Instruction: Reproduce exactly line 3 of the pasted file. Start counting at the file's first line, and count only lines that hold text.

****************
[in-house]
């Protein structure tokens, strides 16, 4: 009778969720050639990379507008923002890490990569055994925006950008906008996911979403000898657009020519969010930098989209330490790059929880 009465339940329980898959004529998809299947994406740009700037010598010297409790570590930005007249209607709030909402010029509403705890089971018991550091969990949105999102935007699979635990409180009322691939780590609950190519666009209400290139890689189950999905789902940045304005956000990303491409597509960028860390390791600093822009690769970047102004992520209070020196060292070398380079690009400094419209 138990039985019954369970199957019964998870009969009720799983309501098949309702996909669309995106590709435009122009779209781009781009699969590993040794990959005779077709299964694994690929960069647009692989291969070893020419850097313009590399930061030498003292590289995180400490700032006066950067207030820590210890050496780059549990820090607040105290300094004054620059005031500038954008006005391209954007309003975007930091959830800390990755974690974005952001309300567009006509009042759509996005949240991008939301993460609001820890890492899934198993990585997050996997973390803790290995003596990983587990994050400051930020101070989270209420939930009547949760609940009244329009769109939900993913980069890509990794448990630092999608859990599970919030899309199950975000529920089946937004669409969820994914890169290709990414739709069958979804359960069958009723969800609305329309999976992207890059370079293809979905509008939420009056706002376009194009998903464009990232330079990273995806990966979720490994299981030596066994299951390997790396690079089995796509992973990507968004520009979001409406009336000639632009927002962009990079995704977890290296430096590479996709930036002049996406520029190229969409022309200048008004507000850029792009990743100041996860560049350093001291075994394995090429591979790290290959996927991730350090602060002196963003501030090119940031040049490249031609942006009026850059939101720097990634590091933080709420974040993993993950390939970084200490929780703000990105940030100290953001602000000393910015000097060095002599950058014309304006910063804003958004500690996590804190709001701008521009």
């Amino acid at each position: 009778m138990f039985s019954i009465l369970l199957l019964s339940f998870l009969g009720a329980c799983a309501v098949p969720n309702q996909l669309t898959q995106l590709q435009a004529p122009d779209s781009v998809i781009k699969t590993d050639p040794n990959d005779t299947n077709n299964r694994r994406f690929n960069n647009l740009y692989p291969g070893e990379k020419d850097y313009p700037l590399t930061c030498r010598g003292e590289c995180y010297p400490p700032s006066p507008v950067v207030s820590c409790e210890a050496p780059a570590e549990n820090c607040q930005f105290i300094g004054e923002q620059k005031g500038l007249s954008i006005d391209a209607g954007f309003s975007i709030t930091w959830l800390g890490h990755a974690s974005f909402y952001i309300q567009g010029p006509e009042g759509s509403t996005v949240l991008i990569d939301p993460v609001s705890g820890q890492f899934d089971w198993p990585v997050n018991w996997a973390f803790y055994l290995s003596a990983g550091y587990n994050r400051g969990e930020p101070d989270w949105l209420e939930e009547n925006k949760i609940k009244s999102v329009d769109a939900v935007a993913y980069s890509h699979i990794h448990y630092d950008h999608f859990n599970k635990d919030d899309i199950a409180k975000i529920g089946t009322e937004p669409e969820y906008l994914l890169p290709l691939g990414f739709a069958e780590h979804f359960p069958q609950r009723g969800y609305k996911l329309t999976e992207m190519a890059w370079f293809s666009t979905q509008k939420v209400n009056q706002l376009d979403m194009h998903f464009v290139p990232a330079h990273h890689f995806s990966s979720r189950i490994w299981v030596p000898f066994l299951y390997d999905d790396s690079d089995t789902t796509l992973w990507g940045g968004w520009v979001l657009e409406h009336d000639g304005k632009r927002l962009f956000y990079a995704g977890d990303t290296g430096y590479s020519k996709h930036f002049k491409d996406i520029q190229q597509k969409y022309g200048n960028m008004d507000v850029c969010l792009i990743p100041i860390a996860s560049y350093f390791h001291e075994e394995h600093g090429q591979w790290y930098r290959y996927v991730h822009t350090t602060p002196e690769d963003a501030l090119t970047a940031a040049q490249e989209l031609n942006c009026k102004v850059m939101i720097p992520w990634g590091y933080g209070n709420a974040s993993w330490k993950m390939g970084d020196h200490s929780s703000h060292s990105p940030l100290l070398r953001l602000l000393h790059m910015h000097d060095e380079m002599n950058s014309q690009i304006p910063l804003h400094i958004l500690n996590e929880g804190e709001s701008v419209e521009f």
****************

């Amino acid at each position: 009778m138990f039985s019954i009465l369970l199957l019964s339940f998870l009969g009720a329980c799983a309501v098949p969720n309702q996909l669309t898959q995106l590709q435009a004529p122009d779209s781009v998809i781009k699969t590993d050639p040794n990959d005779t299947n077709n299964r694994r994406f690929n960069n647009l740009y692989p291969g070893e990379k020419d850097y313009p700037l590399t930061c030498r010598g003292e590289c995180y010297p400490p700032s006066p507008v950067v207030s820590c409790e210890a050496p780059a570590e549990n820090c607040q930005f105290i300094g004054e923002q620059k005031g500038l007249s954008i006005d391209a209607g954007f309003s975007i709030t930091w959830l800390g890490h990755a974690s974005f909402y952001i309300q567009g010029p006509e009042g759509s509403t996005v949240l991008i990569d939301p993460v609001s705890g820890q890492f899934d089971w198993p990585v997050n018991w996997a973390f803790y055994l290995s003596a990983g550091y587990n994050r400051g969990e930020p101070d989270w949105l209420e939930e009547n925006k949760i609940k009244s999102v329009d769109a939900v935007a993913y980069s890509h699979i990794h448990y630092d950008h999608f859990n599970k635990d919030d899309i199950a409180k975000i529920g089946t009322e937004p669409e969820y906008l994914l890169p290709l691939g990414f739709a069958e780590h979804f359960p069958q609950r009723g969800y609305k996911l329309t999976e992207m190519a890059w370079f293809s666009t979905q509008k939420v209400n009056q706002l376009d979403m194009h998903f464009v290139p990232a330079h990273h890689f995806s990966s979720r189950i490994w299981v030596p000898f066994l299951y390997d999905d790396s690079d089995t789902t796509l992973w990507g940045g968004w520009v979001l657009e409406h009336d000639g304005k632009r927002l962009f956000y990079a995704g977890d990303t290296g430096y590479s020519k996709h930036f002049k491409d996406i520029q190229q597509k969409y022309g200048n960028m008004d507000v850029c969010l792009i990743p100041i860390a996860s560049y350093f390791h001291e075994e394995h600093g090429q591979w790290y930098r290959y996927v991730h822009t350090t602060p002196e690769d963003a501030l090119t970047a940031a040049q490249e989209l031609n942006c009026k102004v850059m939101i720097p992520w990634g590091y933080g209070n709420a974040s993993w330490k993950m390939g970084d020196h200490s929780s703000h060292s990105p940030l100290l070398r953001l602000l000393h790059m910015h000097d060095e380079m002599n950058s014309q690009i304006p910063l804003h400094i958004l500690n996590e929880g804190e709001s701008v419209e521009f």